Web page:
by Michelle Sproule | The main objective of this website is to scout out and promote the things that make Vancouver such a sweet place to be. We do this with an emphasis on the city’s independent spirit to foster a sense of connectedness within and between our communities, and to introduce our readers to the people who grow and cook our food, play the raddest tunes in our better venues, create our most interesting art, and design everything from what we wear to the spaces we inhabit. The Scout List is our carefully considered, first rate agenda of super awesome things that we’re either doing, wishing that we could do, or conspiring to do this week. From our calendar to yours… Read more
— The Globe and Mail (@globeandmail) October 18, 2012
You may have already seen it on Twitter, but we’re still very proud to announce that Scout co-founder Michelle Sproule is now writing a weekly “Scout List” column for the Globe & Mail. You can read the curated list of cool and fulfilling weekend happenings in the paper every Thursday. If you missed it yesterday, you can check it out online.
I’ve seen (and likely contributed) some gnarly typos in my life, but none as messed up as this…
An Australian publisher is reprinting 7,000 cookbooks over a recipe for pasta with “salt and freshly ground black people.”
Penguin Group Australia’s head of publishing, Bob Sessions, acknowledged the proofreader for the Pasta Bible should have picked up the error, but called it nothing more than a “silly mistake.”
The recipe for spelt tagliatelle with sardines and prosciutto was supposed to call for black pepper.
“We’re mortified that this has become an issue of any kind and why anyone would be offended, we don’t know,” he told The Sydney Morning Herald. “We’ve said to bookstores that if anyone is small-minded enough to complain about this … silly mistake, we will happily replace (the book) for them.”
Who is more “small-minded”, the guy who needs to spend an extra $18,500 reprinting the books because of a “silly mistake”, or the person who complains about it?
The one thing that worries me whenever I write anything destined for print is how devilishly circumstances can change in the time between writer submission and actual publication. By “change” I mean anything that makes my work irrelevant, inaccurate, or just plain wrong…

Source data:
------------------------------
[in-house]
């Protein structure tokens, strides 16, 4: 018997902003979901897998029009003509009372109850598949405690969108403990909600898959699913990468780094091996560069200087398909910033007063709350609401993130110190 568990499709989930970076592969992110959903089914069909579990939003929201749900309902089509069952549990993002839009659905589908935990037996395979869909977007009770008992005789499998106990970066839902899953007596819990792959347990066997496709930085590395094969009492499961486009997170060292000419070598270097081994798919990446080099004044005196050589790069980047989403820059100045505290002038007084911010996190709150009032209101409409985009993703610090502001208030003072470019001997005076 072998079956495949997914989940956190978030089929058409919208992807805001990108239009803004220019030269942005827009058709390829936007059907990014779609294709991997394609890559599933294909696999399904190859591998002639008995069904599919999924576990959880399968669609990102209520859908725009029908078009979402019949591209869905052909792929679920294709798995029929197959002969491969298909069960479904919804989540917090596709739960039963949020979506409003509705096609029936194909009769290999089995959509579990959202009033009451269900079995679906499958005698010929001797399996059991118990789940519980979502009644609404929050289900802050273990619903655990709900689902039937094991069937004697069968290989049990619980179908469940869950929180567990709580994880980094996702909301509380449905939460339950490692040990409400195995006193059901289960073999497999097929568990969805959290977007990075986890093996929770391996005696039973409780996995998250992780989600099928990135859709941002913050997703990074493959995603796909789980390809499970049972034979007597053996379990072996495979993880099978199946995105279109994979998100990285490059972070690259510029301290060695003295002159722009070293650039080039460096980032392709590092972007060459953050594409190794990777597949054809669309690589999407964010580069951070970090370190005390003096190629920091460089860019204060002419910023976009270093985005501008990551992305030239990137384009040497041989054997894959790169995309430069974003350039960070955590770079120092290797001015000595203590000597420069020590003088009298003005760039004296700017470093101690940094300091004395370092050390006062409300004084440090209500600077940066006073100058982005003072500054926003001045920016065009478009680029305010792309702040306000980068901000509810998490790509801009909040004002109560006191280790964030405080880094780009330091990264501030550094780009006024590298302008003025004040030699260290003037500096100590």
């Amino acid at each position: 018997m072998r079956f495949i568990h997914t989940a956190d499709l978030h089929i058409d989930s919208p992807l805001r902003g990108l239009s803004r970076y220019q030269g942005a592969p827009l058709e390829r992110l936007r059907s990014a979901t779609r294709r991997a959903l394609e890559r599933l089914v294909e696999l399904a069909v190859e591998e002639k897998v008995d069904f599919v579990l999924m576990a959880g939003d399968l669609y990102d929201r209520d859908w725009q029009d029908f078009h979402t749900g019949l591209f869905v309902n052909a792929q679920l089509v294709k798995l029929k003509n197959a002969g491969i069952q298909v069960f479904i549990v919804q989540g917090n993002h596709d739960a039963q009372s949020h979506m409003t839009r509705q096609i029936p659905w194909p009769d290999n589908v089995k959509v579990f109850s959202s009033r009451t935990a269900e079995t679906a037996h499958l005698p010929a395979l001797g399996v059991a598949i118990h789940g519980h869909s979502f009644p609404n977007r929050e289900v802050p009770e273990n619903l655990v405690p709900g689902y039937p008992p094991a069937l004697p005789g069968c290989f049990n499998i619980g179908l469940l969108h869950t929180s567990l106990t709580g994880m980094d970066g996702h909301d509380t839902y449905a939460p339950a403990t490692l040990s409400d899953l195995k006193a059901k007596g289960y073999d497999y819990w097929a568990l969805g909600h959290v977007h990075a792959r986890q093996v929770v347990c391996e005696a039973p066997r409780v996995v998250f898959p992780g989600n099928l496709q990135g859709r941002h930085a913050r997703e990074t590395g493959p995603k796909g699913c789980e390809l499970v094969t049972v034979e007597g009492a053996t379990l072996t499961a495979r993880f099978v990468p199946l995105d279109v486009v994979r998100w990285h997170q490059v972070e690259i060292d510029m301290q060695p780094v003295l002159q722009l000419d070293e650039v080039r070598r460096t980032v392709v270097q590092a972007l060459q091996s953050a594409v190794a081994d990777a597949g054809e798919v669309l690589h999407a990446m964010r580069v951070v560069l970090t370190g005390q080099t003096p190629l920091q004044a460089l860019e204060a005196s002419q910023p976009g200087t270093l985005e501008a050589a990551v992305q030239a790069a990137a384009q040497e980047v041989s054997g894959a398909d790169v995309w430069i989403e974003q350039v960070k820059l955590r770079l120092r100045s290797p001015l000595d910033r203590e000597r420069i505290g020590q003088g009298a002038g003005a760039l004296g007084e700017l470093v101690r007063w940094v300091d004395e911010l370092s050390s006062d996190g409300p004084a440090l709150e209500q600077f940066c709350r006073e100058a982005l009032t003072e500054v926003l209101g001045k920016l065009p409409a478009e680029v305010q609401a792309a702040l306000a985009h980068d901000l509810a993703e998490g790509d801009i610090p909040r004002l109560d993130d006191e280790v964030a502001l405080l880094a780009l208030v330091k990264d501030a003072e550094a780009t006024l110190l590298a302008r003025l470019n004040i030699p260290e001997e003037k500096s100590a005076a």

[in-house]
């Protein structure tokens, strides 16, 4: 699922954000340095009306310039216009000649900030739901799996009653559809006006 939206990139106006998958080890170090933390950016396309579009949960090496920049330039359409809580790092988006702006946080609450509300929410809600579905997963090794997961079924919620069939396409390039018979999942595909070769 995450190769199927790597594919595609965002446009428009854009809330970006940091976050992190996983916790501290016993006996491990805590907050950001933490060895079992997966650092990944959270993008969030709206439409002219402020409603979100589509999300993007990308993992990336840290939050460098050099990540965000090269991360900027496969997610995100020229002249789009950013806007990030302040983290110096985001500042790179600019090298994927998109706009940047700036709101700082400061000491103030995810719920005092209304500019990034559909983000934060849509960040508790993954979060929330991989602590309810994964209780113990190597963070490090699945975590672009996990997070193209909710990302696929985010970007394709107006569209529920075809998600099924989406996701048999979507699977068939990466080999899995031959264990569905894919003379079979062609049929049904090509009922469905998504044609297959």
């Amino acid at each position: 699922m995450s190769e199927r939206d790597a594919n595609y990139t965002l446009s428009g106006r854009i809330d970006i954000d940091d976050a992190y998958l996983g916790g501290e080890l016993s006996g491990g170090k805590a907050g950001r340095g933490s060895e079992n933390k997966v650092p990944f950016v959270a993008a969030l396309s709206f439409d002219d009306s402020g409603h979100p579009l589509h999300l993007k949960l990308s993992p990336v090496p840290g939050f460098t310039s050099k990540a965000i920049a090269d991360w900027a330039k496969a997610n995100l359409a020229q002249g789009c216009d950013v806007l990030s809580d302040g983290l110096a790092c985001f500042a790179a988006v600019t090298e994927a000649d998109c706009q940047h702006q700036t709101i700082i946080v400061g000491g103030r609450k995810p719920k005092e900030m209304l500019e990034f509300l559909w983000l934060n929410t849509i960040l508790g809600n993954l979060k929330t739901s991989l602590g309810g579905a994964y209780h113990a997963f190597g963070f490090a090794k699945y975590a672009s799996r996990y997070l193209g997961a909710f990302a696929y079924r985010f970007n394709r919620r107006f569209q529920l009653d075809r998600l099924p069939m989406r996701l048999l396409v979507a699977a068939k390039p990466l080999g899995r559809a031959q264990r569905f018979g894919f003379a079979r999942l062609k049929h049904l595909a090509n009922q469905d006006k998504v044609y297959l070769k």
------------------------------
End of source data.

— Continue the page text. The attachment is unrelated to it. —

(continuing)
Welcome back to the Food Media Omnibus, a collection of local food media stories that have caught my eye on the internets this week. Feast up, my lovelies, and don’t forget to tip your server…
In the Globe and Mail, Alexandra Gill gets her knives out and goes to town on the reincarnation of Crime Lab, the new restaurant at the foot of Denman in Coal Harbour (the original Crime Lab was in the Pender flat-iron building, It closed four years ago).
When the restaurant opened last summer, the kitchen was run by chef Shahab Ghaemi-Zadeh, another Crime Lab alumnus. I visited in mid-September and was impressed by a couple of his Persian-inspired dishes, which stood out temptingly from the usual pub-grub suspects. The grilled lamb lollipops ($14) were juicy and nicely charred, the plate scattered with roasted pistachios and drizzled with a snappy mint-pistachio pesto. For dessert, drunken figs ($9) were stewed in port and cognac, served with a crunchy pistachio gelato and sweet fig glaze.
I remember wishing the menu had taken a more serious stab at this Iranian vein, instead of slashing around the globe and slaughtering so many of the basics. Dungeness crab cakes ($14) were stuffed with filler; free-range chicken breast ($21) was dry and served with a mushroom risotto that must have been built from the same tasteless broth as the Spanish paella ($21).
Quick Q&A with chef David Hawksworth in the Globe.
In Whistler’s Pique, we learn that Citta Bistro, an icon of sorts in the mountain town’s main square (been there 25 years), is “fighting to survive“.
Wishing I was in Tofino:
It’s time to get your slurp on for the 12th annual Clayoquot Sound Oyster Festival. The weekend that celebrates West Coast oysters kicks off Thursday and runs straight through until the sold-out gala event on Saturday night.
Whipping out his periscope: Malcolm Parry gets the low down on Chambar’s upcoming cooking school in the Sun.
Voya at the Loden gets good marks from Sun critic Mia Stainsby.
The Province has more on council’s “no” vote on the Opus Hotel’s plans for a rooftop restaurant. I’m still totally bumfuzzled as to the why on this. It’s embarrassing.
Deana Lancaster reviews North Vancouver’s Gusti di Quattro in the North Shore News.
In the Westender, I review Motomachi Shokudo, a little ramen place from Daiji Matsubura on Denman that I can never get enough of. If you’ve never been before, go.
And finally, The National Post tries to make sense of an imaginary Boulud-Vongerichten-Feenie drama troika, with eyebrow raising results:
So, if Jean-Georges is friends with Boulud, and he’s also friends with the guy whose kitchen Boulud took over from, what does it all mean? Maybe nothing. But one thing’s for certain: Neither camaraderie nor intrigue is in short order in Vancouver’s whimsy-packed resto-scene!
Let’s hear it for whimsy (and Toronto).
Swoosh! Gong! And we’re done…